Davidson’s Transcendental Externalism


Authors
Jason Bridges
University of Chicago
Abstract
One of the chief aims of Donald Davidson's later work was to show that participation in a certain causal nexus involving two creatures and a shared environment–Davidson calls this nexus “triangulation”–is a metaphysically necessary condition for the acquisition of thought. This doctrine, I suggest, is aptly regarded as a form of what I call transcendental externalism. I extract two arguments for the transcendental-externalist doctrine from Davidson's writings, and argue that neither succeeds. A central interpretive claim is that the arguments are primarily funded by a particular conception of the nature of non-human animal life. This conception turns out to be insupportable. The failure of Davidson's arguments presses the question of whether we could ever hope to arrive at far-reaching claims about the conditions for thought if we deny, as does Davidson, the legitimacy of the naturalistic project in the philosophy of mind.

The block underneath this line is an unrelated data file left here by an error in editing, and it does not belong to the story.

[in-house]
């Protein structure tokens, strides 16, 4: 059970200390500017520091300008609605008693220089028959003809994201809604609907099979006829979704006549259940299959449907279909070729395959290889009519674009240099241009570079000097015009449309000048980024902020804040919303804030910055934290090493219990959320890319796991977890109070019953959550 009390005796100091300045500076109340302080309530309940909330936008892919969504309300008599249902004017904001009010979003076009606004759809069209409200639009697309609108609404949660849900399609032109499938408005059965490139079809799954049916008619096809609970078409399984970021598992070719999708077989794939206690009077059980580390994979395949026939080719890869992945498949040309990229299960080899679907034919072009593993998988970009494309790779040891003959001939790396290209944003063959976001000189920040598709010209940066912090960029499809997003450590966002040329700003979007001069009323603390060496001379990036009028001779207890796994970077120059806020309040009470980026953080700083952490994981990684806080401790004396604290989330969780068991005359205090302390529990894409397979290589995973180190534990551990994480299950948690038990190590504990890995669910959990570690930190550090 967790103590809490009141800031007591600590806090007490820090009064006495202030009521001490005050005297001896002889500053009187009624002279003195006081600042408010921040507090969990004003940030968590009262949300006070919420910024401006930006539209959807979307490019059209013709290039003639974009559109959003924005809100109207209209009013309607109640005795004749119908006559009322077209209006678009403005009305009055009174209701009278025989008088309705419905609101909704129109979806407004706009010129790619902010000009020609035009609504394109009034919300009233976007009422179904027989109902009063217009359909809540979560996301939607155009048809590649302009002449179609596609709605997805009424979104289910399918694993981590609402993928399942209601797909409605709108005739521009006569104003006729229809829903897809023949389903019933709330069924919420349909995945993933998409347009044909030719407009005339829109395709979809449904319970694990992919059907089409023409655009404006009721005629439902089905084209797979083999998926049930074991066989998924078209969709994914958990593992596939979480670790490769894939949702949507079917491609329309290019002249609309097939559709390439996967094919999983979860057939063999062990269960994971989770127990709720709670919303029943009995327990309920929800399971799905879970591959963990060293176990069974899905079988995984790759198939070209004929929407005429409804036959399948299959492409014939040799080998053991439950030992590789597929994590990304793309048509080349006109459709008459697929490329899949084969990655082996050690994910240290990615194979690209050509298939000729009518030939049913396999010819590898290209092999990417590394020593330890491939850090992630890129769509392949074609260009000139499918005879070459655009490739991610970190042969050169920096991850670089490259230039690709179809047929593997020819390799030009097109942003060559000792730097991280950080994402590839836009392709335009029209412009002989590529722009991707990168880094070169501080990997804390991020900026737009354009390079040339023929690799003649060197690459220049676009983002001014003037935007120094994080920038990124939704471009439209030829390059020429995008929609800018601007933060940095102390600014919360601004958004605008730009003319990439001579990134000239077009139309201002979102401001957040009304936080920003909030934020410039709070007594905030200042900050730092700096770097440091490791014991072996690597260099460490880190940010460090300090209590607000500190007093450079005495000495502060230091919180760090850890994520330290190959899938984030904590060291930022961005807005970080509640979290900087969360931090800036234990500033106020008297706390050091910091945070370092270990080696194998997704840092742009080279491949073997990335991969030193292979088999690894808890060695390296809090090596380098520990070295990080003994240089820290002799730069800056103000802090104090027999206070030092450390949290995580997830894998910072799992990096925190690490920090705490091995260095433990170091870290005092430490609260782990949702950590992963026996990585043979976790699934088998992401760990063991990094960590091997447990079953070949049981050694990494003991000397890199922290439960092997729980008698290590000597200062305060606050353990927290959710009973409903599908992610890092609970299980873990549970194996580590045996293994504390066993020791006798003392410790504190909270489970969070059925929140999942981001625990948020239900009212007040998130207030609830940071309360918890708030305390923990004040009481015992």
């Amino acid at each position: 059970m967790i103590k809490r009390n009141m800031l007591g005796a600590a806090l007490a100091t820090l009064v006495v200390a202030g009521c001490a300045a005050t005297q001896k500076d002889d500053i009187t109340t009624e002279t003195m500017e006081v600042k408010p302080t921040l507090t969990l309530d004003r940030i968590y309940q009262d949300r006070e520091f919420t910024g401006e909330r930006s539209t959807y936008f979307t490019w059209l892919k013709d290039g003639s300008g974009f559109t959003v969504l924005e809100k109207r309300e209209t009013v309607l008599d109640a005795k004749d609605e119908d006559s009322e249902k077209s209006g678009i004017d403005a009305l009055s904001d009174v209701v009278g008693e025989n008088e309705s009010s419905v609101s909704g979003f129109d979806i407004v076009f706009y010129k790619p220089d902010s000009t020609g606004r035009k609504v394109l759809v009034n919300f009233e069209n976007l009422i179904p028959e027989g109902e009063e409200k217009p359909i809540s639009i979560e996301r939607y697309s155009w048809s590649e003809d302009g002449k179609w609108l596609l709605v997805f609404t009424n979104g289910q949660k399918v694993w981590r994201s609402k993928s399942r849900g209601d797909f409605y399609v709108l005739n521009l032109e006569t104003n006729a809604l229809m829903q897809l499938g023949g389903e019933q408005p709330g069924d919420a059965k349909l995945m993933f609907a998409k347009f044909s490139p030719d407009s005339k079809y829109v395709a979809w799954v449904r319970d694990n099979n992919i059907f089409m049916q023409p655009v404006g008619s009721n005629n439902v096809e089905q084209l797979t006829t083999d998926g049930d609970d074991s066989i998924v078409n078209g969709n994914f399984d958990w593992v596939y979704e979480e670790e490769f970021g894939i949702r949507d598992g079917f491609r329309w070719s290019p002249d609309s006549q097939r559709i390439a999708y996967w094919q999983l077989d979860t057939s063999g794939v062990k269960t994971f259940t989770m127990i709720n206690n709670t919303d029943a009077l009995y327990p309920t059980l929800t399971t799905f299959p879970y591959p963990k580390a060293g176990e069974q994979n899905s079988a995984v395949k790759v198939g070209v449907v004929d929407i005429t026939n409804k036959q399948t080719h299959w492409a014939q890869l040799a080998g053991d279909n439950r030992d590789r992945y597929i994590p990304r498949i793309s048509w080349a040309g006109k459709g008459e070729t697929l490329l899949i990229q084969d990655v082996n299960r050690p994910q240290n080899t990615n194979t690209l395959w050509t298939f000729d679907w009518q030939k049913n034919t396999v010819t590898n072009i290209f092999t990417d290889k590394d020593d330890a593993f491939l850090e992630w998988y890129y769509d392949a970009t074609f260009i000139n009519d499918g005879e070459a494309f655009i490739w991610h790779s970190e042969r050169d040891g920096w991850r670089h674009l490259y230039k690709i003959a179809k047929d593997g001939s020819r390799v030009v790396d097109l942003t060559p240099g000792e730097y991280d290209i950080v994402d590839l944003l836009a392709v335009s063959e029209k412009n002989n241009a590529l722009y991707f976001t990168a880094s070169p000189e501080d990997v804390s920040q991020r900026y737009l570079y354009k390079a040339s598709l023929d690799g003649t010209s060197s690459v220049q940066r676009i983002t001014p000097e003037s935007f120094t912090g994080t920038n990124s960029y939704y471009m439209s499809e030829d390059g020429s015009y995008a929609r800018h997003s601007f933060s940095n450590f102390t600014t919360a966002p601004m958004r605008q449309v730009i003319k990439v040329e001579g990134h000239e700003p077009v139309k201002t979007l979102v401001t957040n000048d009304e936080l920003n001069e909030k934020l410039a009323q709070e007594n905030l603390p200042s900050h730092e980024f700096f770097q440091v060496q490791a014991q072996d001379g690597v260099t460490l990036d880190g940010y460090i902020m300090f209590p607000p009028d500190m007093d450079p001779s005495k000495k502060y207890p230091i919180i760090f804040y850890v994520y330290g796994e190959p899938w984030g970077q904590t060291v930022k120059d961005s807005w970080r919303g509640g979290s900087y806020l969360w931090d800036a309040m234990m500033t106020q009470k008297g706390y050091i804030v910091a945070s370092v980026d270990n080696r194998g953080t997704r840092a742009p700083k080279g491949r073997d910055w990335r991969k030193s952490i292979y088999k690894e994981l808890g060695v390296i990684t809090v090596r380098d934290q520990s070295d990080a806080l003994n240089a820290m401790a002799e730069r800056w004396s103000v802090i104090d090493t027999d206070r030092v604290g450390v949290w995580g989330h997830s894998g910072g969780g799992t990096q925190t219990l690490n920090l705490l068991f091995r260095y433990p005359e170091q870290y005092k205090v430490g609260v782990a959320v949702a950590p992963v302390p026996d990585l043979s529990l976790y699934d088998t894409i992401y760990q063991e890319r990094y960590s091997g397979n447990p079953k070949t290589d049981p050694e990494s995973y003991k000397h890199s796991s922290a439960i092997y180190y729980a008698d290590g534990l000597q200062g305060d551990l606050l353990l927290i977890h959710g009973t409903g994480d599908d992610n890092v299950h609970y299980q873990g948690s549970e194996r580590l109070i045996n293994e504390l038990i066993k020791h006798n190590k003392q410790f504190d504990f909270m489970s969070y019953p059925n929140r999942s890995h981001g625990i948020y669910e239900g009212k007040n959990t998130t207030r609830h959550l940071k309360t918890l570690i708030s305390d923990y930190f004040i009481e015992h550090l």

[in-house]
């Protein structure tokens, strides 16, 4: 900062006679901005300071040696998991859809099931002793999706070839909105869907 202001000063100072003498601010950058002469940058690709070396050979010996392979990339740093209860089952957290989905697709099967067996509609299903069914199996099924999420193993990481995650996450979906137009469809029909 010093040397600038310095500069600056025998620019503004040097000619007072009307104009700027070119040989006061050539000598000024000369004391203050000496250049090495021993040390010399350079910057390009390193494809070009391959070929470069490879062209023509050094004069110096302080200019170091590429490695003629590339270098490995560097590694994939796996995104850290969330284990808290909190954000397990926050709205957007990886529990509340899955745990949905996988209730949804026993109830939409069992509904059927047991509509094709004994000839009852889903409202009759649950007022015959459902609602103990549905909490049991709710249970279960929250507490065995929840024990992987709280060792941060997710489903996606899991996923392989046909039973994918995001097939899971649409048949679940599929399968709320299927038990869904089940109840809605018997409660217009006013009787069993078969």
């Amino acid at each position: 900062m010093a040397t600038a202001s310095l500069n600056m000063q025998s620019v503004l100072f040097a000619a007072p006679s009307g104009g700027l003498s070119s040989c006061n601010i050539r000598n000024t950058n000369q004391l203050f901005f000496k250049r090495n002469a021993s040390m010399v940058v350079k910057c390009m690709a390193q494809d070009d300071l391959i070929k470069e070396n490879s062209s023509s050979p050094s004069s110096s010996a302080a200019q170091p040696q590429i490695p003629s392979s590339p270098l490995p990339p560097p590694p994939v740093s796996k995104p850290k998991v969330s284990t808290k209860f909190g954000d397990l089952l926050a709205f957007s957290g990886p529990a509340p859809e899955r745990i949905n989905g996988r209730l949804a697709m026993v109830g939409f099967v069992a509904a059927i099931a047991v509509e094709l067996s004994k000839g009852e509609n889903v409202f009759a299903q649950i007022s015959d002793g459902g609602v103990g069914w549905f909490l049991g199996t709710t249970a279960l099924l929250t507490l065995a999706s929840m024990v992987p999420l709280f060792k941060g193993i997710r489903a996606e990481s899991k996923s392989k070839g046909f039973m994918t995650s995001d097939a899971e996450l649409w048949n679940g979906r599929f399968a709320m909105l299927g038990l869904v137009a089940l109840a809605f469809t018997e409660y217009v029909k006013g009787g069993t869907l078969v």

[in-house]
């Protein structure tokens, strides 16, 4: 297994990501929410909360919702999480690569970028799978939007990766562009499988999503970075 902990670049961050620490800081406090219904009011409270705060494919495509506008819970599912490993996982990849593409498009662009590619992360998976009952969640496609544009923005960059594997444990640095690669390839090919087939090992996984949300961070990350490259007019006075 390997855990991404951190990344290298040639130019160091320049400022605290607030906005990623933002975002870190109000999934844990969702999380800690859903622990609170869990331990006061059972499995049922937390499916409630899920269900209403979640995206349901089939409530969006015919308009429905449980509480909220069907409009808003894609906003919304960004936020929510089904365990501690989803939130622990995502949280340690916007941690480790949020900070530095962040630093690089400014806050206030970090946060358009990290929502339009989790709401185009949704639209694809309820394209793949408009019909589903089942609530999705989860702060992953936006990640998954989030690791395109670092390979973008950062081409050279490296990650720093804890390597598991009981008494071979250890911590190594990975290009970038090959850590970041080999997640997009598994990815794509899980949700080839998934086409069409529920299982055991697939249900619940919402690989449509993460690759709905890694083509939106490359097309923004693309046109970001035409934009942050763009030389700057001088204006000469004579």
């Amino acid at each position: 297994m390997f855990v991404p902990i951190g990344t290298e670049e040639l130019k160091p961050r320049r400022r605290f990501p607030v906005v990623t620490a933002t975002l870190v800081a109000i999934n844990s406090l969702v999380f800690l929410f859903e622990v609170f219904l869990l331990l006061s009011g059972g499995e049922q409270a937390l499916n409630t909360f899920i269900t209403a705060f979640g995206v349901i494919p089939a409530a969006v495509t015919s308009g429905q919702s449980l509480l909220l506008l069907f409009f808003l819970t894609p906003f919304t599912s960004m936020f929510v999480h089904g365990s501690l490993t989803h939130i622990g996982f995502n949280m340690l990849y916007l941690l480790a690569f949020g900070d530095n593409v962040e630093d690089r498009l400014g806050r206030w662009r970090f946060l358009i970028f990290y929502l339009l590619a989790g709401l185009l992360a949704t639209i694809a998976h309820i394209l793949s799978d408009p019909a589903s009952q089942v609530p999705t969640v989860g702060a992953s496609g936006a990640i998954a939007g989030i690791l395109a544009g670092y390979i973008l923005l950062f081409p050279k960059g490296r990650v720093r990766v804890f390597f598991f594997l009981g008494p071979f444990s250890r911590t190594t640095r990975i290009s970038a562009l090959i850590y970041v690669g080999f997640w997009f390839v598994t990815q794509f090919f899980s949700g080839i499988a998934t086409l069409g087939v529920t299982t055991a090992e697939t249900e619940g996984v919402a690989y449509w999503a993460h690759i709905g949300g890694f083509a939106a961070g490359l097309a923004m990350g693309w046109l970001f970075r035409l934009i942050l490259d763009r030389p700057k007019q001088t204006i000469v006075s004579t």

Keywords externalism  animal minds  triangulation  Donald Davidson
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DOI 10.1111/j.1933-1592.2006.tb00619.x
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References found in this work BETA

Mind and World.John McDowell - 1994 - Cambridge: Harvard University Press.
Theory of Mind in Nonhuman Primates.C. M. Heyes - 1998 - Behavioral and Brain Sciences 21 (1):101-114.
Subjective, Intersubjective, Objective.Donald Davidson - 1996 - In Philosophy. Bristol: Thoemmes. pp. 555-558.
The Emergence of Thought.Donald Davidson - 1999 - Erkenntnis 51 (1):511-521.

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Citations of this work BETA

Communication and Rational Responsiveness to the World.Robert Briscoe - 2007 - Pacific Philosophical Quarterly 88 (2):135-159.
Resisting the Disenchantment of Nature: McDowell and the Question of Animal Minds.Carl B. Sachs - 2012 - Inquiry: An Interdisciplinary Journal of Philosophy 55 (2):131-147.
The Space of Motivations.Donnchadh O’Conaill - 2014 - International Journal of Philosophical Studies 22 (3):440-455.

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